Dionysos and Dolphins

Dionysos, the Greek god of ecstasy, has a long-standing association with dolphins. One of the most famous stories told about the god involves the Tyrrhenian pirates who captured him to sell, only to realise that their captive was a god. Dionysos filled their ship with vines and wild animals, and in their fear, the sailors jumped overboard. However, something remarkable happened as they did so – they began to transform. Philostratus the Elder describes it below:

Under the maddening power of Dionysos the forms of dolphins are creeping over the Tyrrhenians […] One of the men has dark sides, one a slippery breast, on the back of one a fin is growing, one is growing a tail, the head of one is gone but that of another is left, the hand of one is melting away, while another laments over his vanishing feet.
Dionysos on the prow of his ship laughs at the scene and shouts orders to the Tyrrhenians as fishes in shape instead of men, and as good in character instead of bad.

Philostratus retold this story in the 3rd century AD. By that point, the story had been around for almost a thousand years. It is first recorded in the Homeric Hymn to Dionysus. It later captured the imagination of the Roman poet Ovid, who wrote a vivid account in his Metamorphoses:

The men leapt overboard, all driven mad or panic-stricken. Medon’s body first began to blacken and his spine was arched into a curse. “What magic shape is this?” cried Lycabas, but, even as he spoke, his mouth widened, his nose curved out, his skin turned hard and scaly. Libys, trying to pull the thwarting oars, saw his hands suddenly shrink – hands no longer – fins they might be called. Another, when he meant to clasp his arms around a hawser, had no arms and jumped limbless and bending backwards into the waves. His tail forked to a sickle-shape and curved like a half moon. All round the ship they leapt in showers of splashing spray. Time after time they surfaced and fell back into the sea, playing like dancers, frolicking about in fun, wide nostrils taking in the sea to flow it out again.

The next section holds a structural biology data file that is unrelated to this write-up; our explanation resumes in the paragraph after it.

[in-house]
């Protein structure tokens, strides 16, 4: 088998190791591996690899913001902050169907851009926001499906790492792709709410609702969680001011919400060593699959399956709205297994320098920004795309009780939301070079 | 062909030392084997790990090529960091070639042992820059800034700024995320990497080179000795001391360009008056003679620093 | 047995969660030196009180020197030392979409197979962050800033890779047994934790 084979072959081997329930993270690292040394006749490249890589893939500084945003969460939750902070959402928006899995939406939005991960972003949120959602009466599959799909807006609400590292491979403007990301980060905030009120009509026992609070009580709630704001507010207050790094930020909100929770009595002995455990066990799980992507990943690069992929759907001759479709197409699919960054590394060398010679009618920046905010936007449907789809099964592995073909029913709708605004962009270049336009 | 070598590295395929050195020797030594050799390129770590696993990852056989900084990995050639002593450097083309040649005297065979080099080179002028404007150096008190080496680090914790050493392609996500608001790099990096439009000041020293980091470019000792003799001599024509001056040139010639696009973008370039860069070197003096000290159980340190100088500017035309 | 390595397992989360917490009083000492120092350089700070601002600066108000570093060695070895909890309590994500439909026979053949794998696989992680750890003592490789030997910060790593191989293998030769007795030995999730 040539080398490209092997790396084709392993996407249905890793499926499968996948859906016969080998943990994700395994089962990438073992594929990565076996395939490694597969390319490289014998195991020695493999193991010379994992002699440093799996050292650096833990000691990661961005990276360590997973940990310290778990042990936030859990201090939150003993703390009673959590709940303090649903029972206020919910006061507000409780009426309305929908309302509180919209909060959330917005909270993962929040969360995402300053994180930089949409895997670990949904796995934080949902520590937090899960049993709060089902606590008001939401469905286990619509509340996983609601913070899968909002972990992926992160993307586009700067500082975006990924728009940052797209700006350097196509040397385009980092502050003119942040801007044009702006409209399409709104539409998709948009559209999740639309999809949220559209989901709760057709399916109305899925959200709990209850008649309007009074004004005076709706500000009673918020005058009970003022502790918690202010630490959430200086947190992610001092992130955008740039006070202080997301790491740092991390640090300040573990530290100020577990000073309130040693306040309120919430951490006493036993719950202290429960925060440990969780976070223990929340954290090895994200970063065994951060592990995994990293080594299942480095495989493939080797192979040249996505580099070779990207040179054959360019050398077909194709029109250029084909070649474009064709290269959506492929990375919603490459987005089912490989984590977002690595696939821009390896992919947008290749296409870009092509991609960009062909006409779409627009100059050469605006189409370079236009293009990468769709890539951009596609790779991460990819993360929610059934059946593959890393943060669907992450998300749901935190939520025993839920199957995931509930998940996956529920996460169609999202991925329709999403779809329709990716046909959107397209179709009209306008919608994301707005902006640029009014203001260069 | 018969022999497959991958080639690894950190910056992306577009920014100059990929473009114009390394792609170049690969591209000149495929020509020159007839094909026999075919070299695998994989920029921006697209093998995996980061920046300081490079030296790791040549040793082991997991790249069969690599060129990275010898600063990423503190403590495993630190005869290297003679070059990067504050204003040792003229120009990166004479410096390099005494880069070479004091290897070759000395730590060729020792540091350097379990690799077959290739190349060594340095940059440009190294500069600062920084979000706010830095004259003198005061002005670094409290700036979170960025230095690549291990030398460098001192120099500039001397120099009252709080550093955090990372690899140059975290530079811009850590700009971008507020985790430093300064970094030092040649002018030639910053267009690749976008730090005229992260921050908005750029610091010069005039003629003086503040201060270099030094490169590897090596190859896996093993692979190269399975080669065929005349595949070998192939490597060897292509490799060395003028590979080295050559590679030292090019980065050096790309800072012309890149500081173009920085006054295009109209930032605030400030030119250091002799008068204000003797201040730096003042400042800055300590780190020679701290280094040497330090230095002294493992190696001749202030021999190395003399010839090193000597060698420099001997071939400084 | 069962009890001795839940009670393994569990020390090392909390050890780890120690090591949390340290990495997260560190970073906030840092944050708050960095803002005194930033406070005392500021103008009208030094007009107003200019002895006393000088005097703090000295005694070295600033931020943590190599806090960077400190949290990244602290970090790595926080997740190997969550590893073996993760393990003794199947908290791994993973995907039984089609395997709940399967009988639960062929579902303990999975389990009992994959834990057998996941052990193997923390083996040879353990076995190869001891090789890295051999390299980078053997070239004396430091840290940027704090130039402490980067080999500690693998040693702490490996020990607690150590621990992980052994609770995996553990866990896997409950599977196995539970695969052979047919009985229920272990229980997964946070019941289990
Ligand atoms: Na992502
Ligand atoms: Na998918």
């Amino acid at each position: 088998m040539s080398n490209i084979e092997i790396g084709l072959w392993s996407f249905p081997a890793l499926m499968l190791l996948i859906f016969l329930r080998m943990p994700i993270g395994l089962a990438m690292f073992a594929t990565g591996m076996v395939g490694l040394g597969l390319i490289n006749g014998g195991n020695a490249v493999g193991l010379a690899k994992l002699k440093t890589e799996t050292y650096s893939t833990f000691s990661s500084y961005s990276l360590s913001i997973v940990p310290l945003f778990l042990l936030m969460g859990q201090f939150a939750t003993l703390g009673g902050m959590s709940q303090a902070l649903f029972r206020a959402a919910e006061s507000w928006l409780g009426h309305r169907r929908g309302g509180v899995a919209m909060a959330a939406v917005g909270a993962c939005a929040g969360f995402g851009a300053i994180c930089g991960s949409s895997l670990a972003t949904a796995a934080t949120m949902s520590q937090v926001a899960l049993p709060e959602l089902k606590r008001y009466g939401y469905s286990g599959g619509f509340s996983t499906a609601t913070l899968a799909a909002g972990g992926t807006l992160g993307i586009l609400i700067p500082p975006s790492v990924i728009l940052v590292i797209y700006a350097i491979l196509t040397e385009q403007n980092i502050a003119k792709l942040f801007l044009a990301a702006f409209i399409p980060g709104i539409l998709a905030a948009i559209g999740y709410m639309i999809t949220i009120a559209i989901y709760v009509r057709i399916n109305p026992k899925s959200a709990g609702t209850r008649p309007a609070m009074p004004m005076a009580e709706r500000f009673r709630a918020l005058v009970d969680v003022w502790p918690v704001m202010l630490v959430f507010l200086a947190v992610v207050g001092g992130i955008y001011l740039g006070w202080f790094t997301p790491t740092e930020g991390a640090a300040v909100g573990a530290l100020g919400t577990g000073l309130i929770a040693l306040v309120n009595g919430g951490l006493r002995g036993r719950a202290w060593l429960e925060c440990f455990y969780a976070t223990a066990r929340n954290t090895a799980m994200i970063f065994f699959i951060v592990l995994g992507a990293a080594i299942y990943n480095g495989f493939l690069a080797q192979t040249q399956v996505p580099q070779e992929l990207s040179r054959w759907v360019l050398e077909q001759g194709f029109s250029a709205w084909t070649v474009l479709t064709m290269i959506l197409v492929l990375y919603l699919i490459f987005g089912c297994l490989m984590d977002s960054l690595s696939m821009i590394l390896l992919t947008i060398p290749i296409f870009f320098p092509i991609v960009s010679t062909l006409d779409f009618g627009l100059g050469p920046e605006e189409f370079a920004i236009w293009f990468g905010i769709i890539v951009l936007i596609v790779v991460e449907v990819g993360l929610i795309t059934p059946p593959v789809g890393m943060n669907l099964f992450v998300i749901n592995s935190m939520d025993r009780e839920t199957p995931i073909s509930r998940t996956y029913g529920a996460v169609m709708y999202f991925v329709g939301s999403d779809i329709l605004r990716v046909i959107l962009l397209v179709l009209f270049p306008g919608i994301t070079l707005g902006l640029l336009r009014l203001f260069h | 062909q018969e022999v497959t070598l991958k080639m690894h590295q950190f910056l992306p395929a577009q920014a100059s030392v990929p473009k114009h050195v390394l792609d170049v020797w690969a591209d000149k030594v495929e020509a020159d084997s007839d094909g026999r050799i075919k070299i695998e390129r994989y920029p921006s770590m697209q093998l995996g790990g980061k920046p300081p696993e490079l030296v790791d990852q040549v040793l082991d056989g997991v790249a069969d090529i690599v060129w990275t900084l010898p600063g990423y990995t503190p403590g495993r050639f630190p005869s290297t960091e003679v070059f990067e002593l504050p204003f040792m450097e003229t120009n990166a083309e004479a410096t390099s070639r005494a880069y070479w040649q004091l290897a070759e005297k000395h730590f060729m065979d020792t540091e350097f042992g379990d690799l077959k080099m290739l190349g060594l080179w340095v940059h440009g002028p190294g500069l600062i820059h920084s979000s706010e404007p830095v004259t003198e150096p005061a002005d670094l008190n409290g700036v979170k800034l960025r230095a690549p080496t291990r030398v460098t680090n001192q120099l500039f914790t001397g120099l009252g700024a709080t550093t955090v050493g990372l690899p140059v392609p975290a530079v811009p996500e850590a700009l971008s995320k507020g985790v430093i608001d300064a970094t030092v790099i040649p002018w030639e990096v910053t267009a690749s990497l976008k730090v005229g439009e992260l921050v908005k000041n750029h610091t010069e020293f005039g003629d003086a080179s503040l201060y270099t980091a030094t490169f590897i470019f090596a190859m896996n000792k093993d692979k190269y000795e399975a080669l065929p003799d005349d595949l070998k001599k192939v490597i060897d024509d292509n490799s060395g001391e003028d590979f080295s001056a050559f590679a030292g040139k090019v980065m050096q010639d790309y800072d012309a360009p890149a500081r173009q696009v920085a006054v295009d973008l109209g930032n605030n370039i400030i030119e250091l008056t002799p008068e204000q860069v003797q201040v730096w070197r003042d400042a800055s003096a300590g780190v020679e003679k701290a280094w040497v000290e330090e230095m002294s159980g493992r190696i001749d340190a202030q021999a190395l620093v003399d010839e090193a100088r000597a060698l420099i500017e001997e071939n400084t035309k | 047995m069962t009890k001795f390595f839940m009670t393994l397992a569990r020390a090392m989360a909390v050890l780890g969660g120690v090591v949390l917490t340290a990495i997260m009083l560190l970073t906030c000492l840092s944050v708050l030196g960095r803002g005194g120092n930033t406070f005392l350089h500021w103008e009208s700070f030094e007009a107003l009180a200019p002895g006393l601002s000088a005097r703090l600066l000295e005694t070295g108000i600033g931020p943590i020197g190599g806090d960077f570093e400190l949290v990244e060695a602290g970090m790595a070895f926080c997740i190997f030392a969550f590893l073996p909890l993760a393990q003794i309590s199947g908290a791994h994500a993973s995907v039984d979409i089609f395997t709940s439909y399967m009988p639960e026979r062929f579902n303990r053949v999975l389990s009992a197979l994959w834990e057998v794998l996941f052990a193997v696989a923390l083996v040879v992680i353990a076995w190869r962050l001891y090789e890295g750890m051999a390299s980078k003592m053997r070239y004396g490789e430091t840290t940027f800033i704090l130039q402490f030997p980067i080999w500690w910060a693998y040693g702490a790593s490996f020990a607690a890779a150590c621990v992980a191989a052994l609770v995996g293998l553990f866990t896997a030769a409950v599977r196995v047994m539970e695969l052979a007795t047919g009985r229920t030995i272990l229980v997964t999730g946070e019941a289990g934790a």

Etruscan black figure, ca 510 – 500 BC

Dionysos was not a sea god, but he presided over the wild Bacchanalia, events in which intoxicated participants held ecstatic parties. He seemed to govern the border between reason and madness, civilization and the wild. Transforming humans into animals fits this theme. Dolphins are playful, sexual animals, so perhaps this is why they were long associated with this particular god. Although madness instigates the change, the ancient writers generally thought of it as an improvement, turning the pirates from greedy men into helpful and benevolent sea creatures.

The D’Aulaires, in their beloved Book of Greek Myths from the 1960s, wrote that Dionysos’s transformation of the sailors “is why dolphins are the most human of all the creatures that live in the ocean”. While I haven’t been able to locate an ancient source that explicitly says this, it does seem to capture something of the unique place of dolphins in Greek mythology, which on the whole is not populated with as many talking animals as other world folklore. More on that another day… For now, if you want to read more ancient accounts of this myth, Theoi.com is a great place to start.


Late Roman mosaic in Utica, Tunisia


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